They don’t call him The Kaiser (the king) for nothing. Austria’s Franz Klammer made the downhill famous with his reckless, go-for-broke run in the 1976 Innsbruck Winter Olympics. The last among the top seeded racers to go, 22-year old Klammer battled a chewed up course, nearly crashing in multiple turns, flying off jumps, and practically giving the home crowd a collective anxiety attack on his way to gold medal glory.
Sometimes, a gold medal transcends Olympic glory and becomes a win for human rights. Such was the case in the 2014 Sochi Olympics, when Germany’s Carina Vogt collected female ski jumping’s first ever gold medal. Though women had been ski jumping for 100 years, the IOC didn’t feel they should compete in the Olympics. It was only one of two events (the other being Nordic combined) that didn’t allow both genders. Following a 2010 lawsuit, women finally earned their right to compete, and Vogt won gold by soaring 342 feet in a jump that spanned nearly a century of Winter Olympic sexism.
Jonny Moseley knew he’d won the Olympics even before he’d landed his final trick. It was the 1998 Nagano Games, and Moseley — a laid-back kid from Tiburon, California — came into the competition on fire, with multiple World Cup moguls wins to his name. But now he had a secret weapon, the 360 mute grab. Inspired by snowboarders, who were making skiing look staid in comparison, Mosely upended the sport of freestyle mogul skiing with his new school move. The biggest hurdle was the pressure. Having qualified as number one, Moseley had to wait all day at the stop of the steep bumps course. Battling nerves, he laid down a flawless run, and by the time he’d launched off the final jump and rotated in the air, he knew gold was his. Freestyle skiing would never be the same again.
In the fickle sport of downhill ski racing, where speeds can exceed 80 miles an hour and racers have one shot down a steep, icy track, things rarely go according to plan. Which is why gold medal favorites often flame out. Apparently nobody told Lindsey Vonn. The odds favorite for gold in the downhill at the Vancouver Olympics, Vonn didn’t let any jitters derail her destiny, storming down the Whistler course and blitzing the field by over half a second to collect America’s first female downhill gold medal.
Italy’s Alberto Tomba became a household name during the 1988 Calgary Olympics, first for winning both the men’s slalom and giant slalom, then for asking figure skater Katarina Witt out on a date. But it wasn’t until the 1992 Albertville Olympics that the man known as Tomba La Bomba would go down in the record books. With the world watching, Tomba kept his cool on the precariously steep Face de Bellevarde to win another giant slalom gold, becoming the first alpine skier to repeat as Olympic champion.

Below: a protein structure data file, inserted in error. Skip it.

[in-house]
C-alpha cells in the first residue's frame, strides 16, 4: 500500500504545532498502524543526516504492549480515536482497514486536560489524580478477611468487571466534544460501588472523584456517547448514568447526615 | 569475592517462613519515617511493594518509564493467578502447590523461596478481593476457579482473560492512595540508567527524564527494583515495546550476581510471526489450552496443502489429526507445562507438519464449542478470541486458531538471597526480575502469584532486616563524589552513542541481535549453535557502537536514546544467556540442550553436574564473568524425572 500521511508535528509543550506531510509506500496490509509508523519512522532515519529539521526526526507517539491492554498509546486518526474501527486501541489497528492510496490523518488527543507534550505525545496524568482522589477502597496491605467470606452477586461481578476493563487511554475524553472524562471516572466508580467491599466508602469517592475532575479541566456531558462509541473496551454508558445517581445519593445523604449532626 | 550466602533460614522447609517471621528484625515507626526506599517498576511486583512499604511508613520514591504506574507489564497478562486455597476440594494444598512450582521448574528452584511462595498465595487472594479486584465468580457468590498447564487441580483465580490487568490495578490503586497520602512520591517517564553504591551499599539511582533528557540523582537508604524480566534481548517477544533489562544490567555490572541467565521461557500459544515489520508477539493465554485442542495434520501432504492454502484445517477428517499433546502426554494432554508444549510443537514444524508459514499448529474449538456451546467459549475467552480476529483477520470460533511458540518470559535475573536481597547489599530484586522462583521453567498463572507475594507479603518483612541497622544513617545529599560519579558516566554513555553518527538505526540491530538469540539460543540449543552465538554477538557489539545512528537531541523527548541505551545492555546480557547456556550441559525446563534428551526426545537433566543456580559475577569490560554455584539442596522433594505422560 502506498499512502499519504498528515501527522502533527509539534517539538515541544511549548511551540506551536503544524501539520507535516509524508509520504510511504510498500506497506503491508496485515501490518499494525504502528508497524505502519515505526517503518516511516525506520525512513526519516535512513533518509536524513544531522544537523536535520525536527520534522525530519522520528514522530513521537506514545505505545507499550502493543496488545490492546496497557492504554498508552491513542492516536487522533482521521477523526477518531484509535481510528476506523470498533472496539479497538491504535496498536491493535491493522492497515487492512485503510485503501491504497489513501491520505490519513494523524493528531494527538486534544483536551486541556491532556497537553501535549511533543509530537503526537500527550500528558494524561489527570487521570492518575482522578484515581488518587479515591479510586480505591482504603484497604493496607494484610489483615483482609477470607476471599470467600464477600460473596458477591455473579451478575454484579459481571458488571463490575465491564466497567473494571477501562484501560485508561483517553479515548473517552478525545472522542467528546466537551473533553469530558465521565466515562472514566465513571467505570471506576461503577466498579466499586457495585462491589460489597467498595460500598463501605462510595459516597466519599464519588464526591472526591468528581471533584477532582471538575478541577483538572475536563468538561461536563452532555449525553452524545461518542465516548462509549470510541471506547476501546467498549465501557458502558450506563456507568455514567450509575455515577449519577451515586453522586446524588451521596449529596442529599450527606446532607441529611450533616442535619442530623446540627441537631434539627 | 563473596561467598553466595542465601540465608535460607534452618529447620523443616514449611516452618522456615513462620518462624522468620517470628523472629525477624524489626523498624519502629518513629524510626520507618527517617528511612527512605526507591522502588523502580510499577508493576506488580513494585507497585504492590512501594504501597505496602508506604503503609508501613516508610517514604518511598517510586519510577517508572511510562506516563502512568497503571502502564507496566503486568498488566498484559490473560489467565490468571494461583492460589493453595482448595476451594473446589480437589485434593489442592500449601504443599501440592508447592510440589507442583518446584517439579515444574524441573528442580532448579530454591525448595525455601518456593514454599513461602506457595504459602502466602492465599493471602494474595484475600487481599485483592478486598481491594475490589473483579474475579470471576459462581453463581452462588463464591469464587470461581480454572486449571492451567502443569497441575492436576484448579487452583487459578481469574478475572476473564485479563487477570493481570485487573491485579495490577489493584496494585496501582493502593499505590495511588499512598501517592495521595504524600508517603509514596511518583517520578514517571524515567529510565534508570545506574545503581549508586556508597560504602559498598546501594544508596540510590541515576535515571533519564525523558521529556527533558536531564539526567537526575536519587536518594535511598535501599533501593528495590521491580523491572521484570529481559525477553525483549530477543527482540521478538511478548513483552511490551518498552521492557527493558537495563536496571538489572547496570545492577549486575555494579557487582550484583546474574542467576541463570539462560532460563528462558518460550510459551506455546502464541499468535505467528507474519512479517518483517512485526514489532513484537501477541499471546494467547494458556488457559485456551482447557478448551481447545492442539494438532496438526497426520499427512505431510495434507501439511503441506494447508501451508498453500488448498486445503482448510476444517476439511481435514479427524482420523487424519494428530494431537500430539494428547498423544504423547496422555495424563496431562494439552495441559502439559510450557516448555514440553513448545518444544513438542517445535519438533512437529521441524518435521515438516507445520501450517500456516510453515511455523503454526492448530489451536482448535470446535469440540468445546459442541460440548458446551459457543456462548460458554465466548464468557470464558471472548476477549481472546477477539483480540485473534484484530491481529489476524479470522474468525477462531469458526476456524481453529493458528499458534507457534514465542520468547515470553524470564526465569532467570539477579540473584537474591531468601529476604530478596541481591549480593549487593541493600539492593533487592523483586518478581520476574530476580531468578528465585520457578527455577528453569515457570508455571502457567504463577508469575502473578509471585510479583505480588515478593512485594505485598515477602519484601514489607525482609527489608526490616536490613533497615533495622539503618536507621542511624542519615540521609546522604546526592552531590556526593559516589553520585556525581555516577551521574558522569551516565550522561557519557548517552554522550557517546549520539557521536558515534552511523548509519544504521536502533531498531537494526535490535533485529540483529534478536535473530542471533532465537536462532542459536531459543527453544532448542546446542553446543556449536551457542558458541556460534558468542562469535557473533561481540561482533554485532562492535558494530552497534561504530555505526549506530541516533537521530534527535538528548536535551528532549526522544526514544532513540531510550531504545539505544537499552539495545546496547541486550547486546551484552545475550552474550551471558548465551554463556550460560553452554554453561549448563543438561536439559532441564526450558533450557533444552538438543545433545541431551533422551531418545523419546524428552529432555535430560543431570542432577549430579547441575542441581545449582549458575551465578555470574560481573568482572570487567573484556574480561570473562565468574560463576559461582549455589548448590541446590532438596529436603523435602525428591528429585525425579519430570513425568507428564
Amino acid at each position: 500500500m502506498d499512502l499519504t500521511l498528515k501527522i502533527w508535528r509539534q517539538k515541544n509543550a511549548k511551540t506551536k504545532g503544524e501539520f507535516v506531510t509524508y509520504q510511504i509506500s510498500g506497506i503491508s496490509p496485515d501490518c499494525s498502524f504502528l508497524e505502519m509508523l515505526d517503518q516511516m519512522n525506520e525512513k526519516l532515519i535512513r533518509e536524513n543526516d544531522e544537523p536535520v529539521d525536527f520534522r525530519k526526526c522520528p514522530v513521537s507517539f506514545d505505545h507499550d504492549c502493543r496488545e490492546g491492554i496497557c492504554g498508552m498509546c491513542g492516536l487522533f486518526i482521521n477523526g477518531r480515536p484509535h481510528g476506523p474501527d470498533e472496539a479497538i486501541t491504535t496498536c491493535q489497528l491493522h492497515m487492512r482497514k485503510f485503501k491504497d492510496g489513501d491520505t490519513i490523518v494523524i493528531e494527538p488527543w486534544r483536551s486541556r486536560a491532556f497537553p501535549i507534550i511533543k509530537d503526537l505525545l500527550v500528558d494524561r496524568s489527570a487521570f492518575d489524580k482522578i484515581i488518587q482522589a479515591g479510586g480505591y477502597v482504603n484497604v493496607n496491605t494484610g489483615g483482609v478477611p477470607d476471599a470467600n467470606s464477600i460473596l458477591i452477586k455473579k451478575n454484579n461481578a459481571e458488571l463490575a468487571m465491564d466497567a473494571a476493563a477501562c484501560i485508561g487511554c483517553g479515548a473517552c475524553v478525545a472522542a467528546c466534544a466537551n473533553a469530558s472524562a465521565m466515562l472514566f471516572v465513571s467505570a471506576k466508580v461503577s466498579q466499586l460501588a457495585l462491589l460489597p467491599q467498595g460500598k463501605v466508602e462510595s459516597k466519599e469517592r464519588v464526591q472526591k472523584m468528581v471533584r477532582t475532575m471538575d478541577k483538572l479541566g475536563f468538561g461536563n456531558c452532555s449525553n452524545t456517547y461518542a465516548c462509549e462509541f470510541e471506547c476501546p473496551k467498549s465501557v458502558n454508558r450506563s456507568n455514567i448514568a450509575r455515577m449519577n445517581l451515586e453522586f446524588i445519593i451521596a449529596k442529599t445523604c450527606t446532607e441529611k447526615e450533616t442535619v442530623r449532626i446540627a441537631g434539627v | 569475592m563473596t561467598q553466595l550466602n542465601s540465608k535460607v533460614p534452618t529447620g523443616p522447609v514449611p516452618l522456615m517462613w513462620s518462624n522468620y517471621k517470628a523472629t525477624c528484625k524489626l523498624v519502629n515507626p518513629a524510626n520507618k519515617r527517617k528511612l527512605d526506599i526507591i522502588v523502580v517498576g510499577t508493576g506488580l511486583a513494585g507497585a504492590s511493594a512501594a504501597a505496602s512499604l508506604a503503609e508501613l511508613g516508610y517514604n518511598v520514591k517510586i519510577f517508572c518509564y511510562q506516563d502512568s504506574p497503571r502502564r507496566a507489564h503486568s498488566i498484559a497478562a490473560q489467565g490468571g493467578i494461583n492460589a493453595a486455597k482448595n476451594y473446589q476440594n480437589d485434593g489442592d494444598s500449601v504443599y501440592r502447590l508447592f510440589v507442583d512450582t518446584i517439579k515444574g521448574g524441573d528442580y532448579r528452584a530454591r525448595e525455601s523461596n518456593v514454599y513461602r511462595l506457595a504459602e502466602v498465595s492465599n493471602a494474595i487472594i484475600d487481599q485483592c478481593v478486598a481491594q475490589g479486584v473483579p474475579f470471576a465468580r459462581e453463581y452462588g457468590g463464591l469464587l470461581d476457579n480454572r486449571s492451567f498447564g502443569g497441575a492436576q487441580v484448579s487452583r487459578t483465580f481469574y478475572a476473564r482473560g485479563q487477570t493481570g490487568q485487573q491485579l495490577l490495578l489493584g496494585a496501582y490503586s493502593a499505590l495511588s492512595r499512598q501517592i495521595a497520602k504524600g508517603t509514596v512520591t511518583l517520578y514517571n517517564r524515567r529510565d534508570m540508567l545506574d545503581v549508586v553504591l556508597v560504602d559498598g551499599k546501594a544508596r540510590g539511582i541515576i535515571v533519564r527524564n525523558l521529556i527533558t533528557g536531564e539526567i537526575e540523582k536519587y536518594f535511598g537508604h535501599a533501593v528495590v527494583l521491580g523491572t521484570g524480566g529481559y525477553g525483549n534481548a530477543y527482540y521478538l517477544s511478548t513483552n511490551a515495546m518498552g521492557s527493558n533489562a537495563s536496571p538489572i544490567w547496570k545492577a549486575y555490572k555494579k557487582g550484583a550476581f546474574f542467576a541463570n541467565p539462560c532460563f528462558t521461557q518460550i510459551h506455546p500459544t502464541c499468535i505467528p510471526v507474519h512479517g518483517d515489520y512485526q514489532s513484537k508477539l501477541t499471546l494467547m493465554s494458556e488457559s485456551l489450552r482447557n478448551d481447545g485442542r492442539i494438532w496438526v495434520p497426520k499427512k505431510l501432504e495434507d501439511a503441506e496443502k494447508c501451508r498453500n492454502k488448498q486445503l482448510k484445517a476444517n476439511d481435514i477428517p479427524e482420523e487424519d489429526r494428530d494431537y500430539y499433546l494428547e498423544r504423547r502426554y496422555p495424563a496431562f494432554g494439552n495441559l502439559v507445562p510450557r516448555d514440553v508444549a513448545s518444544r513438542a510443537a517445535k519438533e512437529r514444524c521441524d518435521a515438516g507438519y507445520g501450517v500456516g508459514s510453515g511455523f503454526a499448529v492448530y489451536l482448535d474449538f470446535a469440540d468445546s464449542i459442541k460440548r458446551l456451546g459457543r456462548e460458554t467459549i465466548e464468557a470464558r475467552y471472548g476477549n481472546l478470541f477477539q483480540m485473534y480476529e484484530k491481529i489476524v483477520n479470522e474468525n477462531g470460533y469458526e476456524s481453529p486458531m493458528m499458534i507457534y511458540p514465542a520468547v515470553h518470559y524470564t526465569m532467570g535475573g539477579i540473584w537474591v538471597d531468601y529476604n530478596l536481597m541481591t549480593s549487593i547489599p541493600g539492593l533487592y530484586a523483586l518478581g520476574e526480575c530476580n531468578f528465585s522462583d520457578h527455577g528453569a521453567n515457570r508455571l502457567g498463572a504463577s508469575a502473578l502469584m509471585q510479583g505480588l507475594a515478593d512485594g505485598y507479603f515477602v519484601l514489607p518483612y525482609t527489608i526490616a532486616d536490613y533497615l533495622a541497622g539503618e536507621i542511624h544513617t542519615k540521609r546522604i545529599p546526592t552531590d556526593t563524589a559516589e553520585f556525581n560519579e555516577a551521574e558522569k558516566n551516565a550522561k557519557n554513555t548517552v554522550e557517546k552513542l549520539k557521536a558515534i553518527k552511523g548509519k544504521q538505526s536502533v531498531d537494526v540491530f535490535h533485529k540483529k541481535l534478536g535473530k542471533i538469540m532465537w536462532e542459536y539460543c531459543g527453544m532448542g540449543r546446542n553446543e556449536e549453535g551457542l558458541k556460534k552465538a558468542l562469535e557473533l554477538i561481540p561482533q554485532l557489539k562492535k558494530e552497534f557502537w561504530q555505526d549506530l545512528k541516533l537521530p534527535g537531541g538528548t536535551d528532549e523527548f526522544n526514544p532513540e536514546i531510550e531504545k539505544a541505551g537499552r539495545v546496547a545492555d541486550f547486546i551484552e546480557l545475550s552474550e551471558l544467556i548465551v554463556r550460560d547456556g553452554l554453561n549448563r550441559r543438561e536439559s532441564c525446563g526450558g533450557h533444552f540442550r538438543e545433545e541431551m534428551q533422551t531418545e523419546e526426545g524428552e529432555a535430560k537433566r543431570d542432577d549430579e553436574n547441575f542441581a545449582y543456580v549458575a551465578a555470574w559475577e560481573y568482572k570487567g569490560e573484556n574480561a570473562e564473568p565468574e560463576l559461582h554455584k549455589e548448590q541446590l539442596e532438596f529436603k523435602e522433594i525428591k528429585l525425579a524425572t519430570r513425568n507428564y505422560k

Sometimes missing a gold medal can be a bigger moment than actually winning one. Though that probably comes as little consolation to Lindsey Jacobellis. A three-time X Games winner and the reigning World Champion, the American came into the 2006 Torino Olympics as the odds on favorite to win the Snowboardcross, a white knuckle event that sees multiple snowboarders battling it out simultaneously down the same race course. With a huge lead and the finish line in sight, Jacobellis had all but clinched the gold medal. Instead, she launched off the course’s penultimate jump, attempted a method grab, lost control and crashed. Jacobellis would get back on her feet and cross the line for silver, but it was a paltry prize by comparison to what might — and should — have been.
It’s hard to get a more storybook result than the 2002 men’s snowboarding halfpipe podium. Competing in front of home crowds in the birth nation of the sport, the pressure was on the U.S. team to perform. A medal was expected. A gold was perferred. But a complete sweep? Now that would be downright greedy, wouldn’t it? Well, that’s exactly what Ross Powers, Danny Kass and Jarret Thomas did at the Salt Lake Olympics, laying down textbook runs to collect gold, silver and bronze. But it was Powers’ run that elevated the young Olympic sport from athleticism to art. Dropping in for his final run, the native Vermonter sewed up the win with an 18-foot method grab that was one of the highlights of those games.
The word phenom seems tailor made for America’s Mikaela Shiffrin. At 16, she won the U.S. National Championships in slalom. At 17 she won her first World Cup race, followed closely by claiming the World Championships title a few months later. It was only fitting, then, that the talented teen would win Olympic slalom gold in Sochi at the tender age of 18, becoming the youngest slalom champ in Olympic history. Now a powerhouse in all five alpine events, look for Shiffrin to collect multiple medals in PyeongChang.
France’s Jean-Claude Killy was so dominant at the 1968 Grenoble Olympics that fans and media alike rechristened the games the Killympics. Both fast and stylish, the brash 24-year old Frenchman became only the second skier in alpine history to sweep the Olympic games, winning the downhill, giant slalom and slalom. But it was the latter that proved the most difficult. With a thick fog enveloping the course, racer after racer did not finish. It would take steely nerves and gutsy skiing for Killy to collect his third gold and enter the record books.
Donna Weinbrecht might have mined gold in France, but her win in the 1992 Albertville Olympics was made in America. Not only did the nascent Olympic sport of freestyle skiing begin in this country (it was known as hot dog skiing back in the 1970s), but Weinbrecht — with her flowing blond hair and cheerful demeanor — felt like the quintessential American girl. But below that persona was a fierce competitor, and her flawless run through a blinding snowstorm was good enough for freestyle’s first ever gold medal.